PAM 5280 - Population Health for Health Managers


Spring. 3 credits. Letter grades only.

Forbidden Overlap: due to an overlap in content, students will receive credit for only one course in the following group: DSOC 3280 , PAM 3280 , PAM 5280.

Enrollment limited to: graduate students.

J. Carmalt.

Population health focuses on the health and well‐being of entire populations. Populations may be geographically defined, such as neighborhoods or counties; may be based on groups of individuals who share common characteristics such as age, race‐ethnicity, disease status, or socioeconomic status; or may be "attributed" to accountable healthcare organizations using a variety of methods. With roots in epidemiology, public health, and demography, a key component of population health is the focus on the social determinants of health and collaborative, holistic, patient‐centered and coordinated care to improve population health, identify and reduce health disparities, improve healthcare quality, and reduce healthcare costs. Given the shifting health care environment – from fee‐for‐service to value‐based care – healthcare managers who are able to apply tools to measure, analyze, evaluate and improve population health (one aim of IHI's Triple Aim) will be well‐positioned for positions in health care as the field continues to evolve.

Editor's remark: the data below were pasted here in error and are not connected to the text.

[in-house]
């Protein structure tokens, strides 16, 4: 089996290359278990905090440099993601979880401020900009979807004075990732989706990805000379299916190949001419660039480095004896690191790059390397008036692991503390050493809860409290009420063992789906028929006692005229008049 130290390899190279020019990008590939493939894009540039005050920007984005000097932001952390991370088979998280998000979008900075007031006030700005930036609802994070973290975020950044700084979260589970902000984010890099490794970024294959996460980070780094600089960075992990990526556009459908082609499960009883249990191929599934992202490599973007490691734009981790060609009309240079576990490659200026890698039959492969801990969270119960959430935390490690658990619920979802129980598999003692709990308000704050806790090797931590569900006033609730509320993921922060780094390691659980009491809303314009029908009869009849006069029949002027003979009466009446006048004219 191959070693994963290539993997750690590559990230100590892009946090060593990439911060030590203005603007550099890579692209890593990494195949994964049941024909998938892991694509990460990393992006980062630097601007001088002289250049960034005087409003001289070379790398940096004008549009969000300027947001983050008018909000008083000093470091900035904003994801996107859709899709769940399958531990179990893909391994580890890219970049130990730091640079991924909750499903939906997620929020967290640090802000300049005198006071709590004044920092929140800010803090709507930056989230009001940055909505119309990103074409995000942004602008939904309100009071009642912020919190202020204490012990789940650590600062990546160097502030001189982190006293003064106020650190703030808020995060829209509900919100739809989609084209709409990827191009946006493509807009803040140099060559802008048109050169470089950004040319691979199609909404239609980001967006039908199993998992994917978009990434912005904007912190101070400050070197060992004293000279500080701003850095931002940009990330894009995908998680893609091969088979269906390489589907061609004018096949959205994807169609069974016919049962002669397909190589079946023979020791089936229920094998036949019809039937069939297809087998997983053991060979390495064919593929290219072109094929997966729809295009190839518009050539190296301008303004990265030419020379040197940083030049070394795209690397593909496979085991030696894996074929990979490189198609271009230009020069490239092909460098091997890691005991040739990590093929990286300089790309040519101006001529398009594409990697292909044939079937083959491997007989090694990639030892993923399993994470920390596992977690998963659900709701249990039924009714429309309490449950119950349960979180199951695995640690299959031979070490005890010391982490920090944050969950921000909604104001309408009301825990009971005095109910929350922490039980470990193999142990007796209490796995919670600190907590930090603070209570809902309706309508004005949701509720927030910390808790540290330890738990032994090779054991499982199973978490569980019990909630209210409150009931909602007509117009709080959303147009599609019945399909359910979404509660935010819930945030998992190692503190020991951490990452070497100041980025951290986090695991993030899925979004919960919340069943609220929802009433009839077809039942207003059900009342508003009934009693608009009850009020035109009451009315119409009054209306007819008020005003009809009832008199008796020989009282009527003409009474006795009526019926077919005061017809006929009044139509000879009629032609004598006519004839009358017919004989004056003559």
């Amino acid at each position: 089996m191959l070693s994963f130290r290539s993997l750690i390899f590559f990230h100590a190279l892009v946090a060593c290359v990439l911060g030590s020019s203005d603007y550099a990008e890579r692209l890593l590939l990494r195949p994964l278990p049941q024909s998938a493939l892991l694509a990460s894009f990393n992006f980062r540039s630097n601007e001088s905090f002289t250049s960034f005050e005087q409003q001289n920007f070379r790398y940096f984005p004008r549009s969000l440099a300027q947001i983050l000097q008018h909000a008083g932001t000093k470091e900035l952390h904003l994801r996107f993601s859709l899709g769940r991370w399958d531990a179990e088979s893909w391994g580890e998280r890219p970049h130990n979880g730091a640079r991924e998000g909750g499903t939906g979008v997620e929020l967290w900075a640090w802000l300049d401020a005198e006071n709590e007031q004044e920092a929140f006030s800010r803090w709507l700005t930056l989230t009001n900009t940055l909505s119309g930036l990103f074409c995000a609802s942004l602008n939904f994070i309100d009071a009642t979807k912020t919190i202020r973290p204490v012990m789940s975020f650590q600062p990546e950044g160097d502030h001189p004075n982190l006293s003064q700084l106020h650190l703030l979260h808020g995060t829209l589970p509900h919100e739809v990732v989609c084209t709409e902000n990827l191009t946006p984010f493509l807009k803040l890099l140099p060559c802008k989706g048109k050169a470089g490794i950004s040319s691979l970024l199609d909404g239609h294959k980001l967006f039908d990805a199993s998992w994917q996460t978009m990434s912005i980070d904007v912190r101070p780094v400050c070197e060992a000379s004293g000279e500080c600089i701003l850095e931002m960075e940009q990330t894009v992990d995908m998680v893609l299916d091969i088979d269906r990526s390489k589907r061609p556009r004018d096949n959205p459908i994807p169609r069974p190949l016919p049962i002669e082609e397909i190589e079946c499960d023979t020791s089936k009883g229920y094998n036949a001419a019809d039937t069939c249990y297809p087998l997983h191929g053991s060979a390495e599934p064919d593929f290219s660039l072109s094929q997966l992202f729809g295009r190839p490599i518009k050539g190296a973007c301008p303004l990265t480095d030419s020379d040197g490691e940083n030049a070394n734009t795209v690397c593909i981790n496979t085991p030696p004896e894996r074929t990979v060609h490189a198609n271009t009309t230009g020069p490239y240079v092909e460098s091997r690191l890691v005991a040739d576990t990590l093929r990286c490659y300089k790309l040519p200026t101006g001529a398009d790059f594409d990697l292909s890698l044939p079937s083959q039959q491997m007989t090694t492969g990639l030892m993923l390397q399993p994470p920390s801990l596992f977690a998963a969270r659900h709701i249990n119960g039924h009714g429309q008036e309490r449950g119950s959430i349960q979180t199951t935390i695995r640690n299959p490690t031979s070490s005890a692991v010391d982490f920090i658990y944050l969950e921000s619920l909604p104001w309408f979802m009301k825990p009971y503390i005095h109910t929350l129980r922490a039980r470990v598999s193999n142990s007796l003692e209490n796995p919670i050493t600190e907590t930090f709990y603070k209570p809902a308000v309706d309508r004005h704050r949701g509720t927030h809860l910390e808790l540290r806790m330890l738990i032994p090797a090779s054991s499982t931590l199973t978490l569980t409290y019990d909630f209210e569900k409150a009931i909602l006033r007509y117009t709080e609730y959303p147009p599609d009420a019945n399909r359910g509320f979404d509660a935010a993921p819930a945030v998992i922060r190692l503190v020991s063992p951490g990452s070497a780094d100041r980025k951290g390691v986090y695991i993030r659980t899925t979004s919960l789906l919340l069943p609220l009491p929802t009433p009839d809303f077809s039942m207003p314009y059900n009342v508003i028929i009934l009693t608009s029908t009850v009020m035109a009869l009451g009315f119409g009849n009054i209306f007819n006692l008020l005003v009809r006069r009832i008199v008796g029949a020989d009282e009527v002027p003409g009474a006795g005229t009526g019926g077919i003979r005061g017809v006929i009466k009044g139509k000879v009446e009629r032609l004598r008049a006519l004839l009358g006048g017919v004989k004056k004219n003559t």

Outcome 1: Describe basic demographic and health trends, including leading causes of death and morbidity, and understand their contribution to healthcare delivery and utilization.

Outcome 2: Calculate and use for decision‐making, relevant population health metrics including but not limited to incidence, prevalence, quality of life, functional status/disability, wellbeing, life expectancy, healthy life expectancy, morbidity and mortality, and health behaviors.

Outcome 3: Leverage descriptive social epidemiology and statistical tools and demographic models to assess population health, identify health disparities, determine intervention points, and recommend effective program and policy decisions.

Outcome 4: Recommend key population health management practices (i.e., care coordination, patient‐centered and holistic care, clinical integration, patient engagement, cross‐sector collaboration, risk sharing) and key population health structures (e.g., medical homes) to improve health.

Outcome 5: Identify and measure the social determinants of health and health disparities within and across populations.

Outcome 6: Synthesize the hierarchy of research evidence in management to make valid program and policy decisions.

Outcome 7: Work effectively in diverse groups to produce effective in‐class assignments and useful discussions.

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